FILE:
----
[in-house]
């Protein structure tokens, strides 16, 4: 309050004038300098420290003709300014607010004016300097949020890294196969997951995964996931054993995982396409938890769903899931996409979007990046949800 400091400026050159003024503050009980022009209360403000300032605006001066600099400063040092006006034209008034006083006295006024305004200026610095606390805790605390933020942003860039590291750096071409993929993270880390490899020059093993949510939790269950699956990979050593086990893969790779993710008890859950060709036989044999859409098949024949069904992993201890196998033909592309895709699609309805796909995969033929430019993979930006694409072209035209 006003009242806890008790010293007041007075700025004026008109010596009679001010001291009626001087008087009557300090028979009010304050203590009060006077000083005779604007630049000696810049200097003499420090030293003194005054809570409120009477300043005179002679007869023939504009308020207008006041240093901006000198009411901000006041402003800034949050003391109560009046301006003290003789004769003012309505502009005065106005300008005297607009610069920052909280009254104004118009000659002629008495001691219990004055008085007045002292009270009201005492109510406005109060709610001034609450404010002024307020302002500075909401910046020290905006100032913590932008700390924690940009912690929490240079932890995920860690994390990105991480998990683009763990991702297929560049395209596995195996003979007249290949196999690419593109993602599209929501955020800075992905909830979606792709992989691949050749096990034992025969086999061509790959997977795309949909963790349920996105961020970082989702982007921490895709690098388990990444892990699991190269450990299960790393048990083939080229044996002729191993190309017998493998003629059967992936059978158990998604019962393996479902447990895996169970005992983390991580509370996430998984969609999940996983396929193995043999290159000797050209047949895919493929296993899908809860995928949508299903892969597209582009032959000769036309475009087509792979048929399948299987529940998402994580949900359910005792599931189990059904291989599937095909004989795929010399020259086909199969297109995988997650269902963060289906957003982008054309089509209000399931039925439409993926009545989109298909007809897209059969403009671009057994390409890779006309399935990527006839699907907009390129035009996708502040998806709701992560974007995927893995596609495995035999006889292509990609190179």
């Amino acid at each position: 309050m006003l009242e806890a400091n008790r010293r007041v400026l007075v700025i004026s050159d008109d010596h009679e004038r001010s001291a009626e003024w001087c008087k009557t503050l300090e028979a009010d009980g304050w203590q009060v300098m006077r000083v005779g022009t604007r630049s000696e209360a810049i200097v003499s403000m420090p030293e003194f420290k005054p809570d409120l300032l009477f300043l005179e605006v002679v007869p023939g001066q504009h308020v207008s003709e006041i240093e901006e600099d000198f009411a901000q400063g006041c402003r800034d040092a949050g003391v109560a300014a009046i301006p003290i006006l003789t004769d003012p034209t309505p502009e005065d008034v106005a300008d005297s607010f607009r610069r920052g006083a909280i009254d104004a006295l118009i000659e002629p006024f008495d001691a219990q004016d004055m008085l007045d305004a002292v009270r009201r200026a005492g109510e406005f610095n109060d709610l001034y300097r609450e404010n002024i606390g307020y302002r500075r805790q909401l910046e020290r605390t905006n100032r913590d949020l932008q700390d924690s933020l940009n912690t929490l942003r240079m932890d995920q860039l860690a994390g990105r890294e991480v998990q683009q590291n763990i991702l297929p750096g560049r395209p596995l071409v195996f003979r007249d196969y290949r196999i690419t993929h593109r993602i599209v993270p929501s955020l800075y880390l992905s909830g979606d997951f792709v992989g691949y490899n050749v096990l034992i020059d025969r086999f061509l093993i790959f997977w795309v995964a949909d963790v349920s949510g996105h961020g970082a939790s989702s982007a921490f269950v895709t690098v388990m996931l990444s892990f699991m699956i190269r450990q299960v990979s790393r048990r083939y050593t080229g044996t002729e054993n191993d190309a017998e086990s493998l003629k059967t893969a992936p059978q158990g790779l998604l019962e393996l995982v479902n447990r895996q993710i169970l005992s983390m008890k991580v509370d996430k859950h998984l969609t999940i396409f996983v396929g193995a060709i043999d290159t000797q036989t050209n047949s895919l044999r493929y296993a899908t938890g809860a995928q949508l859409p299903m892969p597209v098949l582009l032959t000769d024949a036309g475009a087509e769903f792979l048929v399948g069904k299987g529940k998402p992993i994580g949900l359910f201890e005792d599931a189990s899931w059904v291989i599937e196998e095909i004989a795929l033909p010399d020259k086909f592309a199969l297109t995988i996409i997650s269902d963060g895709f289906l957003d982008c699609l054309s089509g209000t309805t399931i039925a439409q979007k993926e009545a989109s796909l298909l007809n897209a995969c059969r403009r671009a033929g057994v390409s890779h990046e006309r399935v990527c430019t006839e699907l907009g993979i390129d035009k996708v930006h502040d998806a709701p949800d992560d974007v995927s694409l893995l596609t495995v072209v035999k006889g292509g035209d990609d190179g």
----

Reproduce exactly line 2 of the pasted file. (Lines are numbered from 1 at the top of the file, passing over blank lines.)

């Protein structure tokens, strides 16, 4: 309050004038300098420290003709300014607010004016300097949020890294196969997951995964996931054993995982396409938890769903899931996409979007990046949800 400091400026050159003024503050009980022009209360403000300032605006001066600099400063040092006006034209008034006083006295006024305004200026610095606390805790605390933020942003860039590291750096071409993929993270880390490899020059093993949510939790269950699956990979050593086990893969790779993710008890859950060709036989044999859409098949024949069904992993201890196998033909592309895709699609309805796909995969033929430019993979930006694409072209035209 006003009242806890008790010293007041007075700025004026008109010596009679001010001291009626001087008087009557300090028979009010304050203590009060006077000083005779604007630049000696810049200097003499420090030293003194005054809570409120009477300043005179002679007869023939504009308020207008006041240093901006000198009411901000006041402003800034949050003391109560009046301006003290003789004769003012309505502009005065106005300008005297607009610069920052909280009254104004118009000659002629008495001691219990004055008085007045002292009270009201005492109510406005109060709610001034609450404010002024307020302002500075909401910046020290905006100032913590932008700390924690940009912690929490240079932890995920860690994390990105991480998990683009763990991702297929560049395209596995195996003979007249290949196999690419593109993602599209929501955020800075992905909830979606792709992989691949050749096990034992025969086999061509790959997977795309949909963790349920996105961020970082989702982007921490895709690098388990990444892990699991190269450990299960790393048990083939080229044996002729191993190309017998493998003629059967992936059978158990998604019962393996479902447990895996169970005992983390991580509370996430998984969609999940996983396929193995043999290159000797050209047949895919493929296993899908809860995928949508299903892969597209582009032959000769036309475009087509792979048929399948299987529940998402994580949900359910005792599931189990059904291989599937095909004989795929010399020259086909199969297109995988997650269902963060289906957003982008054309089509209000399931039925439409993926009545989109298909007809897209059969403009671009057994390409890779006309399935990527006839699907907009390129035009996708502040998806709701992560974007995927893995596609495995035999006889292509990609190179």